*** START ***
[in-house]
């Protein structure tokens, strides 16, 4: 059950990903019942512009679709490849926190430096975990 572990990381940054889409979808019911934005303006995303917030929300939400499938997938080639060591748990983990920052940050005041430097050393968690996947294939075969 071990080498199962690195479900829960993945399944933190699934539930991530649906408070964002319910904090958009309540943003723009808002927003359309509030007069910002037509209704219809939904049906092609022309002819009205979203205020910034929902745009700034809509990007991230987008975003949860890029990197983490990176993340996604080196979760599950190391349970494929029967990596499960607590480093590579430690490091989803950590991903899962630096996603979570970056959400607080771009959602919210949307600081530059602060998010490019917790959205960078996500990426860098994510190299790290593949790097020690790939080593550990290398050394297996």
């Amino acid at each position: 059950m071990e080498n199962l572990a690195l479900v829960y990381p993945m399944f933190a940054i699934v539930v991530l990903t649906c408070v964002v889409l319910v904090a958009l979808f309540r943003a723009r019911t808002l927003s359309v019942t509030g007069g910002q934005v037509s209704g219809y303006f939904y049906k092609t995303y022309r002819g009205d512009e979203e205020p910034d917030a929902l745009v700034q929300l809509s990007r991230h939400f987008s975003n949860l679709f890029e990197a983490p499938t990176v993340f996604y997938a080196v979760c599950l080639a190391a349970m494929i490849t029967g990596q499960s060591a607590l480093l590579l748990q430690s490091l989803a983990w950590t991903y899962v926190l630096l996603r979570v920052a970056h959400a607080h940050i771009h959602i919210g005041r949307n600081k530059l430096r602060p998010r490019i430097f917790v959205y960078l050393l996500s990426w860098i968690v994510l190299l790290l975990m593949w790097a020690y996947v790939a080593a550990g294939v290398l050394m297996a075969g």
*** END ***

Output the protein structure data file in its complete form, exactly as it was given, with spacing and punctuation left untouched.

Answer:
[in-house]
């Protein structure tokens, strides 16, 4: 059950990903019942512009679709490849926190430096975990 572990990381940054889409979808019911934005303006995303917030929300939400499938997938080639060591748990983990920052940050005041430097050393968690996947294939075969 071990080498199962690195479900829960993945399944933190699934539930991530649906408070964002319910904090958009309540943003723009808002927003359309509030007069910002037509209704219809939904049906092609022309002819009205979203205020910034929902745009700034809509990007991230987008975003949860890029990197983490990176993340996604080196979760599950190391349970494929029967990596499960607590480093590579430690490091989803950590991903899962630096996603979570970056959400607080771009959602919210949307600081530059602060998010490019917790959205960078996500990426860098994510190299790290593949790097020690790939080593550990290398050394297996």
């Amino acid at each position: 059950m071990e080498n199962l572990a690195l479900v829960y990381p993945m399944f933190a940054i699934v539930v991530l990903t649906c408070v964002v889409l319910v904090a958009l979808f309540r943003a723009r019911t808002l927003s359309v019942t509030g007069g910002q934005v037509s209704g219809y303006f939904y049906k092609t995303y022309r002819g009205d512009e979203e205020p910034d917030a929902l745009v700034q929300l809509s990007r991230h939400f987008s975003n949860l679709f890029e990197a983490p499938t990176v993340f996604y997938a080196v979760c599950l080639a190391a349970m494929i490849t029967g990596q499960s060591a607590l480093l590579l748990q430690s490091l989803a983990w950590t991903y899962v926190l630096l996603r979570v920052a970056h959400a607080h940050i771009h959602i919210g005041r949307n600081k530059l430096r602060p998010r490019i430097f917790v959205y960078l050393l996500s990426w860098i968690v994510l190299l790290l975990m593949w790097a020690y996947v790939a080593a550990g294939v290398l050394m297996a075969g």